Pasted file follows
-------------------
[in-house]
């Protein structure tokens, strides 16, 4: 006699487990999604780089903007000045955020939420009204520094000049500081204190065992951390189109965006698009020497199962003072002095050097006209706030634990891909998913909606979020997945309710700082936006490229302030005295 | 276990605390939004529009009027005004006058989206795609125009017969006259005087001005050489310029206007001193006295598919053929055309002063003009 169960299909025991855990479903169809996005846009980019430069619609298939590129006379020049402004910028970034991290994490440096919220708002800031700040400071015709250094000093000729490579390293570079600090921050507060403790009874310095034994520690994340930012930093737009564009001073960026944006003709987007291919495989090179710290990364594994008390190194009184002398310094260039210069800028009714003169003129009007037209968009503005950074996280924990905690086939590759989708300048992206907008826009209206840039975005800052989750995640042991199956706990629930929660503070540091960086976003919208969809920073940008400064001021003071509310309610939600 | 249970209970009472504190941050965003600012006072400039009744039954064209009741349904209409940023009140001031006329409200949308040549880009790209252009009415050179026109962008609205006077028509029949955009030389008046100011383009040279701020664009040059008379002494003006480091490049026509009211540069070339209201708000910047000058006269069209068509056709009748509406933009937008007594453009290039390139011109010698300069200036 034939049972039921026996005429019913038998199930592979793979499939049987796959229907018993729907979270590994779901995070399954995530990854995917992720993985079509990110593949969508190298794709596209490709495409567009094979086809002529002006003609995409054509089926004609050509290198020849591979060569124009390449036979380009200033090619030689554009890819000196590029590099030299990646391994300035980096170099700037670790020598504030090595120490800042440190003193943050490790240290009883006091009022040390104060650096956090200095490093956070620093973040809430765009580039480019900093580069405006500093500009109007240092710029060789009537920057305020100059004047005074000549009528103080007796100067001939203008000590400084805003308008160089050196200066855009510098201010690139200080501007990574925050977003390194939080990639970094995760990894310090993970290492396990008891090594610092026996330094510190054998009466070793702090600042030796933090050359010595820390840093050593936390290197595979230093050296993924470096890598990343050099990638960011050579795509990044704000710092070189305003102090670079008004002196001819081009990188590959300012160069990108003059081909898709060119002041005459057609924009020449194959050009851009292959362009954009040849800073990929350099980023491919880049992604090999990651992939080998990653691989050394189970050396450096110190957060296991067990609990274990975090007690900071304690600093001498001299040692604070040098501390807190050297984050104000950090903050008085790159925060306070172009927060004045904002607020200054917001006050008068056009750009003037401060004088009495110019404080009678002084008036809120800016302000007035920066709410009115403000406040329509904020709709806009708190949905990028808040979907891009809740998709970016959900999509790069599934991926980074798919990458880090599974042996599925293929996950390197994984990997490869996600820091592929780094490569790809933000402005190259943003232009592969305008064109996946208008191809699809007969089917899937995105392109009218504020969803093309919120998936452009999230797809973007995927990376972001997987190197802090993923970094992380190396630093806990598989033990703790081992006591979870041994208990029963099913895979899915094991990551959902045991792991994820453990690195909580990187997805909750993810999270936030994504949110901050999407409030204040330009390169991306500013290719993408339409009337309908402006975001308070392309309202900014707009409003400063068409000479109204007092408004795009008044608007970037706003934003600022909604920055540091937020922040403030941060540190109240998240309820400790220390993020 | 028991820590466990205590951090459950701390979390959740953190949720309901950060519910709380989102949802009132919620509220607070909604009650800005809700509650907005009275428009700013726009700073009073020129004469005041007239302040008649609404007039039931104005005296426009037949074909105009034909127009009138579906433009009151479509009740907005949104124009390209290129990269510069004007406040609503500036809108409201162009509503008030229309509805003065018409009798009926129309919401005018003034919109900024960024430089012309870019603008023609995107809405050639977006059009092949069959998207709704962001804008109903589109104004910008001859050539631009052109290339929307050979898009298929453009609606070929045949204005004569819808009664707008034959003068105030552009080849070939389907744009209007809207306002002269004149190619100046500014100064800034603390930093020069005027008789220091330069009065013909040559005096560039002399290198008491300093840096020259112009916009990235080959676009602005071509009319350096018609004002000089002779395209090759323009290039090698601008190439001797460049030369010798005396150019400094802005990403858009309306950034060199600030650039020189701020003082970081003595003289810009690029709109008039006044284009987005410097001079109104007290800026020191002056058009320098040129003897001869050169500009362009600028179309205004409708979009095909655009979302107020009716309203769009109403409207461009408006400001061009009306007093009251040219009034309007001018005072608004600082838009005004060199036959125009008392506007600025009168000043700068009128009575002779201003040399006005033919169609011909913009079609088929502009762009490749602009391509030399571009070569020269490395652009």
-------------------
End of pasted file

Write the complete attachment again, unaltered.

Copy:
[in-house]
């Protein structure tokens, strides 16, 4: 006699487990999604780089903007000045955020939420009204520094000049500081204190065992951390189109965006698009020497199962003072002095050097006209706030634990891909998913909606979020997945309710700082936006490229302030005295 | 276990605390939004529009009027005004006058989206795609125009017969006259005087001005050489310029206007001193006295598919053929055309002063003009 169960299909025991855990479903169809996005846009980019430069619609298939590129006379020049402004910028970034991290994490440096919220708002800031700040400071015709250094000093000729490579390293570079600090921050507060403790009874310095034994520690994340930012930093737009564009001073960026944006003709987007291919495989090179710290990364594994008390190194009184002398310094260039210069800028009714003169003129009007037209968009503005950074996280924990905690086939590759989708300048992206907008826009209206840039975005800052989750995640042991199956706990629930929660503070540091960086976003919208969809920073940008400064001021003071509310309610939600 | 249970209970009472504190941050965003600012006072400039009744039954064209009741349904209409940023009140001031006329409200949308040549880009790209252009009415050179026109962008609205006077028509029949955009030389008046100011383009040279701020664009040059008379002494003006480091490049026509009211540069070339209201708000910047000058006269069209068509056709009748509406933009937008007594453009290039390139011109010698300069200036 034939049972039921026996005429019913038998199930592979793979499939049987796959229907018993729907979270590994779901995070399954995530990854995917992720993985079509990110593949969508190298794709596209490709495409567009094979086809002529002006003609995409054509089926004609050509290198020849591979060569124009390449036979380009200033090619030689554009890819000196590029590099030299990646391994300035980096170099700037670790020598504030090595120490800042440190003193943050490790240290009883006091009022040390104060650096956090200095490093956070620093973040809430765009580039480019900093580069405006500093500009109007240092710029060789009537920057305020100059004047005074000549009528103080007796100067001939203008000590400084805003308008160089050196200066855009510098201010690139200080501007990574925050977003390194939080990639970094995760990894310090993970290492396990008891090594610092026996330094510190054998009466070793702090600042030796933090050359010595820390840093050593936390290197595979230093050296993924470096890598990343050099990638960011050579795509990044704000710092070189305003102090670079008004002196001819081009990188590959300012160069990108003059081909898709060119002041005459057609924009020449194959050009851009292959362009954009040849800073990929350099980023491919880049992604090999990651992939080998990653691989050394189970050396450096110190957060296991067990609990274990975090007690900071304690600093001498001299040692604070040098501390807190050297984050104000950090903050008085790159925060306070172009927060004045904002607020200054917001006050008068056009750009003037401060004088009495110019404080009678002084008036809120800016302000007035920066709410009115403000406040329509904020709709806009708190949905990028808040979907891009809740998709970016959900999509790069599934991926980074798919990458880090599974042996599925293929996950390197994984990997490869996600820091592929780094490569790809933000402005190259943003232009592969305008064109996946208008191809699809007969089917899937995105392109009218504020969803093309919120998936452009999230797809973007995927990376972001997987190197802090993923970094992380190396630093806990598989033990703790081992006591979870041994208990029963099913895979899915094991990551959902045991792991994820453990690195909580990187997805909750993810999270936030994504949110901050999407409030204040330009390169991306500013290719993408339409009337309908402006975001308070392309309202900014707009409003400063068409000479109204007092408004795009008044608007970037706003934003600022909604920055540091937020922040403030941060540190109240998240309820400790220390993020 | 028991820590466990205590951090459950701390979390959740953190949720309901950060519910709380989102949802009132919620509220607070909604009650800005809700509650907005009275428009700013726009700073009073020129004469005041007239302040008649609404007039039931104005005296426009037949074909105009034909127009009138579906433009009151479509009740907005949104124009390209290129990269510069004007406040609503500036809108409201162009509503008030229309509805003065018409009798009926129309919401005018003034919109900024960024430089012309870019603008023609995107809405050639977006059009092949069959998207709704962001804008109903589109104004910008001859050539631009052109290339929307050979898009298929453009609606070929045949204005004569819808009664707008034959003068105030552009080849070939389907744009209007809207306002002269004149190619100046500014100064800034603390930093020069005027008789220091330069009065013909040559005096560039002399290198008491300093840096020259112009916009990235080959676009602005071509009319350096018609004002000089002779395209090759323009290039090698601008190439001797460049030369010798005396150019400094802005990403858009309306950034060199600030650039020189701020003082970081003595003289810009690029709109008039006044284009987005410097001079109104007290800026020191002056058009320098040129003897001869050169500009362009600028179309205004409708979009095909655009979302107020009716309203769009109403409207461009408006400001061009009306007093009251040219009034309007001018005072608004600082838009005004060199036959125009008392506007600025009168000043700068009128009575002779201003040399006005033919169609011909913009079609088929502009762009490749602009391509030399571009070569020269490395652009």